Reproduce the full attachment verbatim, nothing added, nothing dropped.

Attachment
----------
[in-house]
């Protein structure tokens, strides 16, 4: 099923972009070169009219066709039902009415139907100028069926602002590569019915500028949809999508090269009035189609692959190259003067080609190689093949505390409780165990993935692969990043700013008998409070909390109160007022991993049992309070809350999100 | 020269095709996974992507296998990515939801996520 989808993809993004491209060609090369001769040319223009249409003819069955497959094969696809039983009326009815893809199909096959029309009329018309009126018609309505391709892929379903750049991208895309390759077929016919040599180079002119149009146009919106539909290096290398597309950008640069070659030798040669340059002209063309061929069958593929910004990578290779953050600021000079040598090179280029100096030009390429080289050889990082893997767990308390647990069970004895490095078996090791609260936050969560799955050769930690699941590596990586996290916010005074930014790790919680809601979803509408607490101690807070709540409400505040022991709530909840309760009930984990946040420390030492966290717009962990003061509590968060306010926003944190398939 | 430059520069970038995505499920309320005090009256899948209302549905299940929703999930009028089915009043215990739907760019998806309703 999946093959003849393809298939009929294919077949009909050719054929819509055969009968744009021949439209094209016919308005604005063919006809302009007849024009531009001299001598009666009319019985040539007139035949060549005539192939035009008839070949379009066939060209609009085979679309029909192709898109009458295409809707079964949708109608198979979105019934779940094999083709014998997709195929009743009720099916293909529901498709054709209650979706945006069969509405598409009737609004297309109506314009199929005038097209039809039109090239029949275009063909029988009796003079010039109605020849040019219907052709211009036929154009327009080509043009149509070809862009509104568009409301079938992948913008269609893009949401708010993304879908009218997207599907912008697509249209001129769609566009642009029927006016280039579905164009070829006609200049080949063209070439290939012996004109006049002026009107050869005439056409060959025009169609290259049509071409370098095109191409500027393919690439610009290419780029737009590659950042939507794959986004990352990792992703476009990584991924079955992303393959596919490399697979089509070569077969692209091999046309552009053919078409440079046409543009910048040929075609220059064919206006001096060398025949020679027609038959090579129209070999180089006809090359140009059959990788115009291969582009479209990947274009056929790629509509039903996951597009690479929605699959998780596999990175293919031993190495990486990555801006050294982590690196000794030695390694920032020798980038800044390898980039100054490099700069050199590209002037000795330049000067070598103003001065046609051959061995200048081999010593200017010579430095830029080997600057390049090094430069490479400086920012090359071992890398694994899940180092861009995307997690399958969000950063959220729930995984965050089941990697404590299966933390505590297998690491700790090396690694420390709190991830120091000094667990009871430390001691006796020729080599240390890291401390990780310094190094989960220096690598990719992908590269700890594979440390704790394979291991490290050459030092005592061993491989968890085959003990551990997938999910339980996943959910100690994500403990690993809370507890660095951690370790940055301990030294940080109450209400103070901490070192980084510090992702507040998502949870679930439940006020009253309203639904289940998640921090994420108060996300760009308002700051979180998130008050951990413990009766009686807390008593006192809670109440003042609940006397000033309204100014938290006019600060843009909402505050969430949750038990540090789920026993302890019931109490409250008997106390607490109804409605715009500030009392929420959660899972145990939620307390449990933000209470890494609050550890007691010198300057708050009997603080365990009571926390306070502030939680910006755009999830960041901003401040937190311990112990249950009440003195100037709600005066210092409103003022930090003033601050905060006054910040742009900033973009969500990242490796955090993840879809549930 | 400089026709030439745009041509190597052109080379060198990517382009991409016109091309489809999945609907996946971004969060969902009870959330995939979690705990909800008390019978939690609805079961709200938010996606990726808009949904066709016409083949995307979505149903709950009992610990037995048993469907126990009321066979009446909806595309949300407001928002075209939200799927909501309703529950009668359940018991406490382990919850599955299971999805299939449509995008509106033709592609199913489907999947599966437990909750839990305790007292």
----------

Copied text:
[in-house]
């Protein structure tokens, strides 16, 4: 099923972009070169009219066709039902009415139907100028069926602002590569019915500028949809999508090269009035189609692959190259003067080609190689093949505390409780165990993935692969990043700013008998409070909390109160007022991993049992309070809350999100 | 020269095709996974992507296998990515939801996520 989808993809993004491209060609090369001769040319223009249409003819069955497959094969696809039983009326009815893809199909096959029309009329018309009126018609309505391709892929379903750049991208895309390759077929016919040599180079002119149009146009919106539909290096290398597309950008640069070659030798040669340059002209063309061929069958593929910004990578290779953050600021000079040598090179280029100096030009390429080289050889990082893997767990308390647990069970004895490095078996090791609260936050969560799955050769930690699941590596990586996290916010005074930014790790919680809601979803509408607490101690807070709540409400505040022991709530909840309760009930984990946040420390030492966290717009962990003061509590968060306010926003944190398939 | 430059520069970038995505499920309320005090009256899948209302549905299940929703999930009028089915009043215990739907760019998806309703 999946093959003849393809298939009929294919077949009909050719054929819509055969009968744009021949439209094209016919308005604005063919006809302009007849024009531009001299001598009666009319019985040539007139035949060549005539192939035009008839070949379009066939060209609009085979679309029909192709898109009458295409809707079964949708109608198979979105019934779940094999083709014998997709195929009743009720099916293909529901498709054709209650979706945006069969509405598409009737609004297309109506314009199929005038097209039809039109090239029949275009063909029988009796003079010039109605020849040019219907052709211009036929154009327009080509043009149509070809862009509104568009409301079938992948913008269609893009949401708010993304879908009218997207599907912008697509249209001129769609566009642009029927006016280039579905164009070829006609200049080949063209070439290939012996004109006049002026009107050869005439056409060959025009169609290259049509071409370098095109191409500027393919690439610009290419780029737009590659950042939507794959986004990352990792992703476009990584991924079955992303393959596919490399697979089509070569077969692209091999046309552009053919078409440079046409543009910048040929075609220059064919206006001096060398025949020679027609038959090579129209070999180089006809090359140009059959990788115009291969582009479209990947274009056929790629509509039903996951597009690479929605699959998780596999990175293919031993190495990486990555801006050294982590690196000794030695390694920032020798980038800044390898980039100054490099700069050199590209002037000795330049000067070598103003001065046609051959061995200048081999010593200017010579430095830029080997600057390049090094430069490479400086920012090359071992890398694994899940180092861009995307997690399958969000950063959220729930995984965050089941990697404590299966933390505590297998690491700790090396690694420390709190991830120091000094667990009871430390001691006796020729080599240390890291401390990780310094190094989960220096690598990719992908590269700890594979440390704790394979291991490290050459030092005592061993491989968890085959003990551990997938999910339980996943959910100690994500403990690993809370507890660095951690370790940055301990030294940080109450209400103070901490070192980084510090992702507040998502949870679930439940006020009253309203639904289940998640921090994420108060996300760009308002700051979180998130008050951990413990009766009686807390008593006192809670109440003042609940006397000033309204100014938290006019600060843009909402505050969430949750038990540090789920026993302890019931109490409250008997106390607490109804409605715009500030009392929420959660899972145990939620307390449990933000209470890494609050550890007691010198300057708050009997603080365990009571926390306070502030939680910006755009999830960041901003401040937190311990112990249950009440003195100037709600005066210092409103003022930090003033601050905060006054910040742009900033973009969500990242490796955090993840879809549930 | 400089026709030439745009041509190597052109080379060198990517382009991409016109091309489809999945609907996946971004969060969902009870959330995939979690705990909800008390019978939690609805079961709200938010996606990726808009949904066709016409083949995307979505149903709950009992610990037995048993469907126990009321066979009446909806595309949300407001928002075209939200799927909501309703529950009668359940018991406490382990919850599955299971999805299939449509995008509106033709592609199913489907999947599966437990909750839990305790007292």